Darryl Morin: Where family and freedom converged at the crossroads of a trip to Crystal City
Today there are those who argue we should forego the honest teaching of our nation’s history as it may prove too traumatic to the descendants of those responsible. There are also attempts to justify more recent attacks on the freedoms and the families of those who may look or sound different. During my travels across South Texas, I found a point at which both efforts intersected.
While visiting my family in the small town of Crystal City, Texas, I spent time at a location I just learned existed. In the 1960s Crystal City was known as for its Civil Rights movement. Today it is the self-proclaimed “Spinach Capital of the World.” In 1942, it was the site selected by the United States government for our nation’s only family internment camp during World War II. All that remains of the camp is a memorial and a few concrete foundations of some the 700 buildings that once stood there.
Etched in the memorial is the story of the 6,000 men, women, and children that suffered in the camp, as well as a great many that were forcibly deported to Japan, Germany, and Italy as part of a secret U.S. prisoner exchange program. These individuals, mostly Japanese and Japanese Americans – along with others of German, Italian, and Latino decent, were traded for Americans and in some instances non-Americans deemed more desirable by the United States.
Their internment was authorized by a series of proclamations and executive orders issued by then President Franklin Roosevelt. Though none were ever charged with espionage or other crimes, these businessman, tradesman, photographers, and other professionals were labeled as “potentially dangerous enemy aliens.”
These individuals, along with their families, were denied their freedom, stripped of their businesses, homes, and possessions. Many, even those who were United States citizens, were deported to countries they had never known as part of the secret program.
While there are written accounts of the efforts made by the commandant of the camp trying to maintain the human dignity of those interned, it was still a family internment camp, where adults were forced to work, with a barbed wire fence patrolled by armed guards on horseback, and the promise that anyone attempting to escape would be killed.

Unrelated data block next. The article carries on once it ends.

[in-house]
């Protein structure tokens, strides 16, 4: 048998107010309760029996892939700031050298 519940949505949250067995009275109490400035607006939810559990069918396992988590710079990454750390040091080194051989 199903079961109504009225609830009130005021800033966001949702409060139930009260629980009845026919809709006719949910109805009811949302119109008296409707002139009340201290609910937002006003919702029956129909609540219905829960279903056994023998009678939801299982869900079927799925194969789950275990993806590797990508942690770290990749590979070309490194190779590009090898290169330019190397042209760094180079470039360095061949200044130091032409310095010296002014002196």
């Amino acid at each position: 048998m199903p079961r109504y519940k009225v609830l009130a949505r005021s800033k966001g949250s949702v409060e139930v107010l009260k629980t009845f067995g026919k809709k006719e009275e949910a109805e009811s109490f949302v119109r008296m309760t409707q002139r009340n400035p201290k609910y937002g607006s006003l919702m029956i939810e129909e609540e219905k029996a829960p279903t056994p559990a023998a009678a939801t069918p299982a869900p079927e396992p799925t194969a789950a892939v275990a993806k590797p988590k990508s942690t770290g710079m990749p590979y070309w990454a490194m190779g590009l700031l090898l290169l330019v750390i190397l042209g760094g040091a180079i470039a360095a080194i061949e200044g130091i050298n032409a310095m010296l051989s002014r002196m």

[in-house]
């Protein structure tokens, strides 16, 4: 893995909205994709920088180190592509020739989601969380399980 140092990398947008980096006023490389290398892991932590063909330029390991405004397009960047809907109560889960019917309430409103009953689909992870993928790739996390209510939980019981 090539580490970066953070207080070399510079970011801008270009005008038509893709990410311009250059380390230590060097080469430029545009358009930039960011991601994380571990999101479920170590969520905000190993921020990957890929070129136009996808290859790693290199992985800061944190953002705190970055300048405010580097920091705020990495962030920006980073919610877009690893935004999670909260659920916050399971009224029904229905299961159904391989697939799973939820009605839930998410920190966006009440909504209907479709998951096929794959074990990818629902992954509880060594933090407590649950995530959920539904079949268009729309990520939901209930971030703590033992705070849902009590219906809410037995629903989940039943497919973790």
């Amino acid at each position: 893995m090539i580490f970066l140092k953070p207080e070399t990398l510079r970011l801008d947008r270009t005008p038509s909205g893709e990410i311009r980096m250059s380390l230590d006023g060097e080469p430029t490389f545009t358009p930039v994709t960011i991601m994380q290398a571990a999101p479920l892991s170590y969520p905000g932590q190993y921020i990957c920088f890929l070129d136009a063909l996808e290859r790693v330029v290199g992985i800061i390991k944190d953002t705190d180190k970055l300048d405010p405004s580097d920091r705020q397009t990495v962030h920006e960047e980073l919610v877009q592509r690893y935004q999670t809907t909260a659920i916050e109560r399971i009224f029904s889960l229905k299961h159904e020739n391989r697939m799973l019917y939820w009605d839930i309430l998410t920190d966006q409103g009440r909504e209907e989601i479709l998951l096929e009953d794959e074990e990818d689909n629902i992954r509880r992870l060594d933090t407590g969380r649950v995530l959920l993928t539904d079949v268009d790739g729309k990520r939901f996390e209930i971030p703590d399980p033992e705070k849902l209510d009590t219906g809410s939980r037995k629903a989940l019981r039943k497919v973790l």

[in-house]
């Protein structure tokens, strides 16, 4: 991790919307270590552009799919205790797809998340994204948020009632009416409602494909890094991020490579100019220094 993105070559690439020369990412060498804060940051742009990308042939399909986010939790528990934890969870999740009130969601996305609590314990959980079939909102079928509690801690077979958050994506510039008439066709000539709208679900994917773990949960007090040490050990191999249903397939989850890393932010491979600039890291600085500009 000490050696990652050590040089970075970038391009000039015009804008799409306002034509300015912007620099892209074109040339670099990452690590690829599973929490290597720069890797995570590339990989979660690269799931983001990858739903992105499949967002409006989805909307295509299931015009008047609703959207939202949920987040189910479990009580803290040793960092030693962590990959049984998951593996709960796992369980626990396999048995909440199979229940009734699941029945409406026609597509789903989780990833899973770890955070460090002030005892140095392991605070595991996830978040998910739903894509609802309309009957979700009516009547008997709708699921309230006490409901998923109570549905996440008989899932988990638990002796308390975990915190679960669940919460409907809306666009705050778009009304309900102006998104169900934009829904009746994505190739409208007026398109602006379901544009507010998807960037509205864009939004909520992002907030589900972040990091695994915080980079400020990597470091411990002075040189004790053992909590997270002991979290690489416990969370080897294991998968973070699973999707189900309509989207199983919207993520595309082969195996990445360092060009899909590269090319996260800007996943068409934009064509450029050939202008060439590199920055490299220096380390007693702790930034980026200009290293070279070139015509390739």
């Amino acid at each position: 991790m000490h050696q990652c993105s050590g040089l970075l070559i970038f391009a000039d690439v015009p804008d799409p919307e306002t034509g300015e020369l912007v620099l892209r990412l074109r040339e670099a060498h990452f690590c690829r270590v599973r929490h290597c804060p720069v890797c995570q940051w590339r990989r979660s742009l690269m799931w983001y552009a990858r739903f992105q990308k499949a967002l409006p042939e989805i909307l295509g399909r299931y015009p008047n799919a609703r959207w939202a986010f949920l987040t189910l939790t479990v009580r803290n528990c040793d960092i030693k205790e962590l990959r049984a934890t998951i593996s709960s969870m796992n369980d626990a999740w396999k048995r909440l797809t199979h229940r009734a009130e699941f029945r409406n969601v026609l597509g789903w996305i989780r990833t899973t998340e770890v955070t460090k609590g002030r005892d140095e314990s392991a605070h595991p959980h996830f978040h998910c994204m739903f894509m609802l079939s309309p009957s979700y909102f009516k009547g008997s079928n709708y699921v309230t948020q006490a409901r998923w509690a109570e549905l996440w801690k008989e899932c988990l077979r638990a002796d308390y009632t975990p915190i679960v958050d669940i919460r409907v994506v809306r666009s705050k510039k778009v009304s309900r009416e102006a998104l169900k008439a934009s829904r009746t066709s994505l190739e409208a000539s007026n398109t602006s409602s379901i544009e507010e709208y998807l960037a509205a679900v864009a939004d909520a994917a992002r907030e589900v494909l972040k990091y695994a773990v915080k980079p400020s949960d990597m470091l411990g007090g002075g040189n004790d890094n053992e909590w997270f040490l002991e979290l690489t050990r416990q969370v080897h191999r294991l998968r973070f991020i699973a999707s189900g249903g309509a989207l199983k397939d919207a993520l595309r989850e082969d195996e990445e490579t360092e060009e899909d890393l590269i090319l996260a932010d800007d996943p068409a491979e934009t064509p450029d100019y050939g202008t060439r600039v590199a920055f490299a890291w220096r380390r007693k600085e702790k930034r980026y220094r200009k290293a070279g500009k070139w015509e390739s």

As I stood there, before the memorial, I could not help but think of another policy implemented just four years ago by presidential executive order. It was a policy that not only detained families, but while in detention, forcibly removed young children from their parents. The policy was touted as being so horrific that it would deter others from seeking freedom and a better life for their family in the United States. Sadly, this policy was enforced less than 50 miles away from Crystal City, along the Mexican border with the United States.
As a nation that prides itself on being the champion of human dignity, with many proclaiming their faith and espousing the benefits of freedom and the importance of the family, it is more than concerning that so many are attempting to sanitize our history of the times we have fallen short of the mark. And even more so, are willing to justify the sins of our not-so-distant past.
We are a great nation, but we must strive to be better. If America is to fulfill its promise, we must acknowledge, teach, and learn from our past. It is our responsibility to apply these lessons to our present, because they are an investment in our future. We must be willing to call out acts of hate and racism in the moment. Failing to do so will relegate our nation to being “the land of the free” for some, but not for all.
“World War II Concentration Camp 1943 – 1946. Due to circumstances beyond their control and the consequences of war between the United States and Japan, people of Japanese ancestry, both nationals and U.S. citizens alike, were arbitrarily and without justification, incarcerated in a concentration camp at this location during World War II. This marker is situated on an original foundation of a two-family cottage as a reminder that the injustices and humiliations suffered here as a result of hysteria, racism, and discrimination never happen again. Dedicated by the sons, daughters and friends of the families who were detained in this camp. With the cooperation of the City of Crystal City and the Crystal City Independent School District. November 1985.” – Text from Memorial Marker
Jan Jarboe Russell’s The Train to Crystal City: FDR’s Secret Prisoner Exchange Program and America’s Only Family Internment Camp During World War II